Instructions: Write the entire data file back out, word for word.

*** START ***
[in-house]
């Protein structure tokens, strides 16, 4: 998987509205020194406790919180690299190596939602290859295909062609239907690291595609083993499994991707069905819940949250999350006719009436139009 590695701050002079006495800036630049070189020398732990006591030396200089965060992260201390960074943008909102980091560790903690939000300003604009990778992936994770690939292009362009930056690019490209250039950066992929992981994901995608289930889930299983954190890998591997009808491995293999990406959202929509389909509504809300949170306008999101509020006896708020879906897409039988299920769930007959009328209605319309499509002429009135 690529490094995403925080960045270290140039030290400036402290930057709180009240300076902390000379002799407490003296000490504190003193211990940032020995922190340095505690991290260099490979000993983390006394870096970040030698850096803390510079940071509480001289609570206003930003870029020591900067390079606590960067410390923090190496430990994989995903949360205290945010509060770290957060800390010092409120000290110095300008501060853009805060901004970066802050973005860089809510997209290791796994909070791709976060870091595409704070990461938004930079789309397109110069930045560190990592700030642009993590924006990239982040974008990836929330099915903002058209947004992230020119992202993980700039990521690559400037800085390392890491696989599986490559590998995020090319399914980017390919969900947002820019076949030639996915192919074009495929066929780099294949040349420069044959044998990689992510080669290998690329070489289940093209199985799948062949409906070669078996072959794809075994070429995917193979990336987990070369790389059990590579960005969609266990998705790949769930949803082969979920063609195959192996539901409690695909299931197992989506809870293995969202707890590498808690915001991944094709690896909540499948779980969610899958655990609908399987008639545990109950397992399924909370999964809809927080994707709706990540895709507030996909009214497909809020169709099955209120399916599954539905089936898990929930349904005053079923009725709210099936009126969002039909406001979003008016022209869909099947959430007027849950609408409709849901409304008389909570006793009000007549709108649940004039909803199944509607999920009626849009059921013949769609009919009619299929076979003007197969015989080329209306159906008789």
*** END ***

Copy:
[in-house]
């Protein structure tokens, strides 16, 4: 998987509205020194406790919180690299190596939602290859295909062609239907690291595609083993499994991707069905819940949250999350006719009436139009 590695701050002079006495800036630049070189020398732990006591030396200089965060992260201390960074943008909102980091560790903690939000300003604009990778992936994770690939292009362009930056690019490209250039950066992929992981994901995608289930889930299983954190890998591997009808491995293999990406959202929509389909509504809300949170306008999101509020006896708020879906897409039988299920769930007959009328209605319309499509002429009135 690529490094995403925080960045270290140039030290400036402290930057709180009240300076902390000379002799407490003296000490504190003193211990940032020995922190340095505690991290260099490979000993983390006394870096970040030698850096803390510079940071509480001289609570206003930003870029020591900067390079606590960067410390923090190496430990994989995903949360205290945010509060770290957060800390010092409120000290110095300008501060853009805060901004970066802050973005860089809510997209290791796994909070791709976060870091595409704070990461938004930079789309397109110069930045560190990592700030642009993590924006990239982040974008990836929330099915903002058209947004992230020119992202993980700039990521690559400037800085390392890491696989599986490559590998995020090319399914980017390919969900947002820019076949030639996915192919074009495929066929780099294949040349420069044959044998990689992510080669290998690329070489289940093209199985799948062949409906070669078996072959794809075994070429995917193979990336987990070369790389059990590579960005969609266990998705790949769930949803082969979920063609195959192996539901409690695909299931197992989506809870293995969202707890590498808690915001991944094709690896909540499948779980969610899958655990609908399987008639545990109950397992399924909370999964809809927080994707709706990540895709507030996909009214497909809020169709099955209120399916599954539905089936898990929930349904005053079923009725709210099936009126969002039909406001979003008016022209869909099947959430007027849950609408409709849901409304008389909570006793009000007549709108649940004039909803199944509607999920009626849009059921013949769609009919009619299929076979003007197969015989080329209306159906008789």